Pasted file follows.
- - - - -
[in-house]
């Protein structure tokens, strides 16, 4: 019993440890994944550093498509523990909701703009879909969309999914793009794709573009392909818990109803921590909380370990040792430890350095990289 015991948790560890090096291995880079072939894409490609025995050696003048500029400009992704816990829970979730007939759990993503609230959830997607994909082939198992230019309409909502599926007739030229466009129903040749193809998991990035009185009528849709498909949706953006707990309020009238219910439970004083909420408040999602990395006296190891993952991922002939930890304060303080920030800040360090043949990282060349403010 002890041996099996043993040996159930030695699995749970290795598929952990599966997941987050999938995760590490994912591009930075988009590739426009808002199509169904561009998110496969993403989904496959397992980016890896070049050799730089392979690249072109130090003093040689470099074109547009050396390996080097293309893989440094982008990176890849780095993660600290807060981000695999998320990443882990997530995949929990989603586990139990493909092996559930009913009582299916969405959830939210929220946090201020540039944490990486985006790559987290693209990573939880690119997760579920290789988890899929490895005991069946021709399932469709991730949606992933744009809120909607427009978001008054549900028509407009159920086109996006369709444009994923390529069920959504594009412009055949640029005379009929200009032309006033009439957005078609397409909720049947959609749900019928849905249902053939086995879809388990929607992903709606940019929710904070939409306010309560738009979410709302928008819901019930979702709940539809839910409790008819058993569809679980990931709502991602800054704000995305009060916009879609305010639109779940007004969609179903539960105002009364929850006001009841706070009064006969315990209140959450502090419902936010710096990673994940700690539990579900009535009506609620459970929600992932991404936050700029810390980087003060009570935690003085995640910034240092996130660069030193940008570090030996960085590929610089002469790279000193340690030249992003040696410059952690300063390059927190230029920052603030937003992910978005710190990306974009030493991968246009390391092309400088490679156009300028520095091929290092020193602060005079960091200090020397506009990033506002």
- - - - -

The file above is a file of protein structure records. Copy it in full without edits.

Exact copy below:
[in-house]
């Protein structure tokens, strides 16, 4: 019993440890994944550093498509523990909701703009879909969309999914793009794709573009392909818990109803921590909380370990040792430890350095990289 015991948790560890090096291995880079072939894409490609025995050696003048500029400009992704816990829970979730007939759990993503609230959830997607994909082939198992230019309409909502599926007739030229466009129903040749193809998991990035009185009528849709498909949706953006707990309020009238219910439970004083909420408040999602990395006296190891993952991922002939930890304060303080920030800040360090043949990282060349403010 002890041996099996043993040996159930030695699995749970290795598929952990599966997941987050999938995760590490994912591009930075988009590739426009808002199509169904561009998110496969993403989904496959397992980016890896070049050799730089392979690249072109130090003093040689470099074109547009050396390996080097293309893989440094982008990176890849780095993660600290807060981000695999998320990443882990997530995949929990989603586990139990493909092996559930009913009582299916969405959830939210929220946090201020540039944490990486985006790559987290693209990573939880690119997760579920290789988890899929490895005991069946021709399932469709991730949606992933744009809120909607427009978001008054549900028509407009159920086109996006369709444009994923390529069920959504594009412009055949640029005379009929200009032309006033009439957005078609397409909720049947959609749900019928849905249902053939086995879809388990929607992903709606940019929710904070939409306010309560738009979410709302928008819901019930979702709940539809839910409790008819058993569809679980990931709502991602800054704000995305009060916009879609305010639109779940007004969609179903539960105002009364929850006001009841706070009064006969315990209140959450502090419902936010710096990673994940700690539990579900009535009506609620459970929600992932991404936050700029810390980087003060009570935690003085995640910034240092996130660069030193940008570090030996960085590929610089002469790279000193340690030249992003040696410059952690300063390059927190230029920052603030937003992910978005710190990306974009030493991968246009390391092309400088490679156009300028520095091929290092020193602060005079960091200090020397506009990033506002």